The pitfalls of just saying ‘no’ to EPA’s carbon rule

Coal Fossil Fuel Power Plant Smokestacks Emit Carbon Dioxide Pollution

If states like Alabama don’t submit a carbon-reduction plan or request an extension by Sept. 6, 2016, the U.S. Environmental Protection Agency will impose what amounts to a cap-and-trade system, energy prices will increase and state economies will suffer.

Yes, I know the majority of states are challenging the EPA’s carbon rules in court. They might even secure a stay of the Clean Power Plan’s (CPP) implementation timeline by as early as the first quarter of next year.

Yes, I’m acutely aware that Republicans plan to win the White House, retain the House and Senate and pick up enough seats to end filibusters.

Let’s just stipulate that President Barack Obama circumvented Congress on carbon regulation. The CPP is all over the place – with different building blocks and “cooperative federalism” – simply because EPA authority to reduce greenhouse-gas emissions isn’t particularly expansive.

Let’s also agree that the CPP will cause electricity rates to increase. Nobody is credibly arguing that it won’t—not even the EPA. The agency, making a number of bold assumptions, anticipates a 3 percent increase in average electricity prices by 2020.

There are reasons to question whether the CPP would even shrink carbon emissions by more than already is occurring from ordinary market forces. Increased use of natural gas has reduced carbon emissions from utilities by about half of the CPP’s targeted reductions, without any additional government coercion. Coal simply can’t compete with lower-emission natural gas because of market prices and existing emission restrictions. But why let the market continue to address pollution when we can hit our economy with yet another unwieldy EPA regulation?

Unfortunately, all that basically means is that conservatives don’t like the CPP and plan to stop it through judicial and political victories. That’s certainly one strategy to deal with the CPP. But what happens if a court doesn’t stay implementation of the rule, litigation fails altogether or elections don’t turn out well for conservatives?

The goal should remain exactly the same: protect ratepayers.

At a minimum, states should submit a request for a state implementation plan (SIP) extension to buy some additional time. That gives them until 2018 to submit a final plan. The EPA already anticipates states will look to comply in bad faith, so they issued a memo in October outlining criteria for acceptable extension requests. Essentially, these boil down to a rough sketch of the plans being considered, an explanation for why the extension is needed and an opportunity for public comment on the state’s planning effort.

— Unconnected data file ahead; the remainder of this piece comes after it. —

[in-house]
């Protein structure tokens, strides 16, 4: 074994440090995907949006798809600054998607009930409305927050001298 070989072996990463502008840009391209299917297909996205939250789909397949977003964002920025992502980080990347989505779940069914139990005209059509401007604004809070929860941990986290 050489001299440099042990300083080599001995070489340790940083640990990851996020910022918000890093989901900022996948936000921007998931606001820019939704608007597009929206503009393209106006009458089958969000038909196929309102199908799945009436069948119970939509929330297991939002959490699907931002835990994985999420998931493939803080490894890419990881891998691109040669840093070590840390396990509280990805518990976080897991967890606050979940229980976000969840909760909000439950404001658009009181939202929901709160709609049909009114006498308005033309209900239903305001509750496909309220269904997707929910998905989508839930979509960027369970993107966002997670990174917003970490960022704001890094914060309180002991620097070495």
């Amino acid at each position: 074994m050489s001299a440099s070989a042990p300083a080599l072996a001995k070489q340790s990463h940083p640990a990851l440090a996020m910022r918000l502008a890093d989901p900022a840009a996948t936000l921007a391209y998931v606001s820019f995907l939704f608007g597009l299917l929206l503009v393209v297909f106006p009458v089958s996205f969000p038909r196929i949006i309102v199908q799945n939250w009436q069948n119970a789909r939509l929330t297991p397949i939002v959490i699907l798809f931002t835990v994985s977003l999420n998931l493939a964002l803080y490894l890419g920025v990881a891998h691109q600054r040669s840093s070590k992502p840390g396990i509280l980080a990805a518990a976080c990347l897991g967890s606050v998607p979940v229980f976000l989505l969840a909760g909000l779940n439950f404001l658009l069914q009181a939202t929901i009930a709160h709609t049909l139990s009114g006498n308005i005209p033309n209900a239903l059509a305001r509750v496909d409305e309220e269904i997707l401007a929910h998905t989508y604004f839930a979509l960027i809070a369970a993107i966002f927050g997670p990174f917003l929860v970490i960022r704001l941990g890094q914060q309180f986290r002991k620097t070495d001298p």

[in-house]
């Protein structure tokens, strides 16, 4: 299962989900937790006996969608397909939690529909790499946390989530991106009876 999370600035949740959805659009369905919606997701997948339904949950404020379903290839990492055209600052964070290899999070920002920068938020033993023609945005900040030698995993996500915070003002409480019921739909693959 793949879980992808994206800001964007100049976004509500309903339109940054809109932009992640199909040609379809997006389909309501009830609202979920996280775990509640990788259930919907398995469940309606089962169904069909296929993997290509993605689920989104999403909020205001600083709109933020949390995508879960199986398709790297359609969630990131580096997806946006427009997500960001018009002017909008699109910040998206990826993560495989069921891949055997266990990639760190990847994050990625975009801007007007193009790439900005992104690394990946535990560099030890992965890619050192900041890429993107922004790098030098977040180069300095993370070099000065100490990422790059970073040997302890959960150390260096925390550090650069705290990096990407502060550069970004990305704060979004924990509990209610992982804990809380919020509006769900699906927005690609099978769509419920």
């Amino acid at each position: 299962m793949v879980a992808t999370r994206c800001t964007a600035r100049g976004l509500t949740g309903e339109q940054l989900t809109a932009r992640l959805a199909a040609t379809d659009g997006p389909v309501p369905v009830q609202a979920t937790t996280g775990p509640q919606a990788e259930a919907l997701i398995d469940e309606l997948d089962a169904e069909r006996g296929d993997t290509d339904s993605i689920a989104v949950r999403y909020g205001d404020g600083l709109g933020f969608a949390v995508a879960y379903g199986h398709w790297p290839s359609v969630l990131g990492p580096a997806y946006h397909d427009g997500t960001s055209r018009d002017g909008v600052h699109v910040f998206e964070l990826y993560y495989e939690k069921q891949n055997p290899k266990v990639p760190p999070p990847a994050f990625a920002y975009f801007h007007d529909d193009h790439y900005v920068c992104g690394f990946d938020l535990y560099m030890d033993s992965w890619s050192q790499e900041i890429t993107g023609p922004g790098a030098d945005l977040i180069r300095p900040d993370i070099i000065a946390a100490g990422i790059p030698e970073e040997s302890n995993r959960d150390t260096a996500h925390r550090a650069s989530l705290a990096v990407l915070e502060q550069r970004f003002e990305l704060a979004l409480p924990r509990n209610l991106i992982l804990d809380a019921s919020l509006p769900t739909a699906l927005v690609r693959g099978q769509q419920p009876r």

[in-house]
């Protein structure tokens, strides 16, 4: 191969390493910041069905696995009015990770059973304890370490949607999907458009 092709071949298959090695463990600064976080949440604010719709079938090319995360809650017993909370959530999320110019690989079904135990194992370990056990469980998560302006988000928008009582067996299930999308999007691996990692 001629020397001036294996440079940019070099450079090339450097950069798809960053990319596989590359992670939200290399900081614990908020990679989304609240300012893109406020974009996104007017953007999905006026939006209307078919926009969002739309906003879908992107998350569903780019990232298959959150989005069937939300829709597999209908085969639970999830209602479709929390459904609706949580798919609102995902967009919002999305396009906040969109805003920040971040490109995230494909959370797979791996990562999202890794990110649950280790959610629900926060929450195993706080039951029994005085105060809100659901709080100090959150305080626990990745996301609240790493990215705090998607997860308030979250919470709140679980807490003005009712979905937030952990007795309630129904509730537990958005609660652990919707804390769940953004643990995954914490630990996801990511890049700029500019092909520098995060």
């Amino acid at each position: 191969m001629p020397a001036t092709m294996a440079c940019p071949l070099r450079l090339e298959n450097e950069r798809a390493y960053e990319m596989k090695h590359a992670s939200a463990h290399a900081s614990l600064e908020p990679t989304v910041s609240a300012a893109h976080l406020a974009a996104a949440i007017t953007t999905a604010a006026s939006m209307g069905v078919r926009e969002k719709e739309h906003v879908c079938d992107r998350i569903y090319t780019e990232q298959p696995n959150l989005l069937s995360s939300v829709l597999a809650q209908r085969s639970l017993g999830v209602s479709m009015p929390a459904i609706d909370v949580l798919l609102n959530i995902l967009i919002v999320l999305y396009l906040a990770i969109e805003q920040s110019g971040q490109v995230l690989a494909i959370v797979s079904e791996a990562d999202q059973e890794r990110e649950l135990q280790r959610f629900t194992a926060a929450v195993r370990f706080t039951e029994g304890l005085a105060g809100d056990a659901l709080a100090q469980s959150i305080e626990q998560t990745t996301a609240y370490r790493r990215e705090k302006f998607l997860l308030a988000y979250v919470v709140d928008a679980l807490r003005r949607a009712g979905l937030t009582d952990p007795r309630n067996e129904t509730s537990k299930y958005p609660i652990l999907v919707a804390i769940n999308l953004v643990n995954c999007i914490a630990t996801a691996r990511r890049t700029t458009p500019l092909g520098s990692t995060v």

It’s not a tall order. For states who successfully appeal for extension, the delay will offer time to glean a slightly better picture of the political dynamics and the prospects for courtroom success before proceeding with a final plan, if necessary.

If there’s no stay and no political sea change, the only way to stop the EPA from taking over a state’s energy generation market is to submit a compliance plan. States must decide how to do so in the least economically harmful way available. Those options essentially boil down to some combination of carbon cap-and-trade, shutting down fossil fuel generation and pricing carbon.

A direct carbon price is the only option that has the capacity to offset economically harmful taxes, such as those applied to income and sales. It’s also administratively simple and protects customers from bearing the cost burden of compliance in neighboring states. Ironically, it also has the potential to serve as a declining revenue stream over time, which could shrink the size of government.

It really doesn’t matter how states engage, so long as they realize that sitting on their hands isn’t an option. Even as they are fighting the CPP, conservatives need to focus on protecting consumers from electricity rate hikes. Right now, that means discussing those ideas openly and, at a minimum, asking the EPA for a little more time to figure it out.

That isn’t throwing in the towel on the CPP; it’s just smart.

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